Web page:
Last week I was sitting in a meeting with one of our major clients (who incidentally is one of those clients who is never happy with performance) and they raised the issue of our guards being unaware of some of their basic responsibilities.
First of all, I would vigorously contest that characterization. Our guards, while not exactly elite Special Forces-types, are well-trained by local standards and are more than capable of executing the routine tasks assigned to them. However, they are not blessed with initiative and free-ranging thought*, so there are some limitations on what one can expect of them.
*This lack of initiative and personal responsibility (from a Western standpoint) is not limited to the uneducated from the provinces. It's a cultural thing, and it pervades even the highest levels of business and government.
Secondly, even assuming that the guards were not performing up to the requirements of the contract, the solution proposed by this client bordered on the assinine. "Why don't you just post a list of rules at each site, so that the guards can check it and be always aware of any changes to their responsibilities?"
Sounds reasonable, right? And in most countries it would be, a simple fix to a simple problem. But, as they say, TIA: This Is Afghanistan. Nothing is simple. Here's the thing: the educational value of a posted list of rules and regulations is considerably degraded when the vast majority of the guards are functionally illiterate. Instead of a list, it becomes something more like a talisman, held out in front of the body with reverence to ward off irate supervisors and frustrated clients, much like a exorcist would present a crucifix.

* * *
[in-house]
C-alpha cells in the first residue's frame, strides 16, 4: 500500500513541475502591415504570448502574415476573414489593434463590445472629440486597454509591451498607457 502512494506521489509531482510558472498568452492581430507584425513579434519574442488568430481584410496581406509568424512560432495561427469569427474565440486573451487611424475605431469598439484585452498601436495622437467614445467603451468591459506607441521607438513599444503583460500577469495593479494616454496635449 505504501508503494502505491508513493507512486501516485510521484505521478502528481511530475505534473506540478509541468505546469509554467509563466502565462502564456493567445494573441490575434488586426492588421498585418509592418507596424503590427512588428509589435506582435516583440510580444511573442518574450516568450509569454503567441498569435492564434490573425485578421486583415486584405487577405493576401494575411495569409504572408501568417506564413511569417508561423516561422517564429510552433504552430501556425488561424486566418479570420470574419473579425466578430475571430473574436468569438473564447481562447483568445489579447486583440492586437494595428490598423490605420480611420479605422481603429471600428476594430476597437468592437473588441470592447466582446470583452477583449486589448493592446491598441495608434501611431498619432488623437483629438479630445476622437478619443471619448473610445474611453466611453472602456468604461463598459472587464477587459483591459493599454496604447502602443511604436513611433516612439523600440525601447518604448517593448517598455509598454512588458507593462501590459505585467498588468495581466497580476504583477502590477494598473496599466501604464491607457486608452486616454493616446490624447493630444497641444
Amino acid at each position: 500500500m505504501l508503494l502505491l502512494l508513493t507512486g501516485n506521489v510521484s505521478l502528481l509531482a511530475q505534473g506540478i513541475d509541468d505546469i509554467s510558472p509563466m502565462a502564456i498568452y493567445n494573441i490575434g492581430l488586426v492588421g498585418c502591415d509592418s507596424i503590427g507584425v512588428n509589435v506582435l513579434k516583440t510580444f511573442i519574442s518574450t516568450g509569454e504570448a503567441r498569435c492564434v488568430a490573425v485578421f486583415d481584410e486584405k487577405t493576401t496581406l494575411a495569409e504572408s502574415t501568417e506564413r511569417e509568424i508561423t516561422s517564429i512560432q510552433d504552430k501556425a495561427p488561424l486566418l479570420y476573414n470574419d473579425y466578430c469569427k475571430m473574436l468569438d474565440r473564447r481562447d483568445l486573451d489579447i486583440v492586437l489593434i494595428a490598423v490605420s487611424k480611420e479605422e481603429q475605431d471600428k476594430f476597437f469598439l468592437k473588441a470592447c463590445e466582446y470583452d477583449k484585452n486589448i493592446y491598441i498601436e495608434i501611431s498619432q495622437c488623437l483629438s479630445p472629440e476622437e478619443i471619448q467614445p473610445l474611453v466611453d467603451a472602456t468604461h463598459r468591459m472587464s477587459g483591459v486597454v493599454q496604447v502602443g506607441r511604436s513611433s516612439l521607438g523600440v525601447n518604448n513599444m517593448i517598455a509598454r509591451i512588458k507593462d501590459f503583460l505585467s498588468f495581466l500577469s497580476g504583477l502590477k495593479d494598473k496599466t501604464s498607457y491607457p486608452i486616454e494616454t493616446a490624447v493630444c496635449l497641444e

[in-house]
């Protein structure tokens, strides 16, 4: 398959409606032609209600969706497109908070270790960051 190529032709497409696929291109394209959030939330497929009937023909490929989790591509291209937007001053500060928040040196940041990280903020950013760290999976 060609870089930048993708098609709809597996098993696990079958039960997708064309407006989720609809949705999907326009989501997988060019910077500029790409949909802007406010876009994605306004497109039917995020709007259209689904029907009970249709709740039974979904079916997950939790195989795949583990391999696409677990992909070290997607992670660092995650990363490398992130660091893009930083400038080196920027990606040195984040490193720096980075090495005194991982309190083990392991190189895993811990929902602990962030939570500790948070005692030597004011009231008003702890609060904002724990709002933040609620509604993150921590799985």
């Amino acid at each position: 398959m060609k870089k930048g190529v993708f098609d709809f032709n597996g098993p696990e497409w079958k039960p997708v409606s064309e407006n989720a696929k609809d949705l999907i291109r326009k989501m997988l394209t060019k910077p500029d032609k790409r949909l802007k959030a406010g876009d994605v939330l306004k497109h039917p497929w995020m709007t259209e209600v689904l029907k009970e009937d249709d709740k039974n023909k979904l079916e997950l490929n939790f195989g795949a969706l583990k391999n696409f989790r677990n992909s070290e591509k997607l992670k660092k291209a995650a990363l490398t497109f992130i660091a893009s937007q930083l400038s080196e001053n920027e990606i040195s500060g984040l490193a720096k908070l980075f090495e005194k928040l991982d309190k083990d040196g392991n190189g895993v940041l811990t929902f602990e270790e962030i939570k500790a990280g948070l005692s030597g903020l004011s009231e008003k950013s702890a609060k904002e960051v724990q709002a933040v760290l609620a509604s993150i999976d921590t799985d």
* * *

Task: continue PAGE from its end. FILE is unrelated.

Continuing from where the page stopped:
This is not a knock on my guys, or on Afghans in general, simply a fact of life here in A-stan. According to the UN and the CIA, Afghanistan has a 28% adult literacy rate, which puts them at the roughly the same rank as Niger.* And that number includes the far higher percentage of (allegedly) educated Afghans who live within the major cities.
*Sure, you beat out Chad and Burkina Faso, but it can't be a good sign when you get bitch-slapped on the UN's development index by places like Sierra Leone and Bangladesh.
Unfortunately, the urban elite is not the segment of the population from which your average security guard is recruited. Most guards come from the provinces and have little to no exposure to education in any form.*
*Perhaps that's the reason that some of the rural Afghans feel compelled to prevent little girls from going to school, sometimes by throwing acid in their faces. There is a serious inferiority complex at work here, something about which I intend to post a bit later.
So suggesting that the guards simply read the posted rules is somewhat akin to suggesting that Americans obey traffic signs written in ancient Greek. Just not going to happen.
And the kicker is that this suggestion came from an Afghan, who works for an Afghan company. One would think that he, of all people, would know better. Needless to say, we all nodded sagely at his advice and then laughed our asses off on the way back to camp.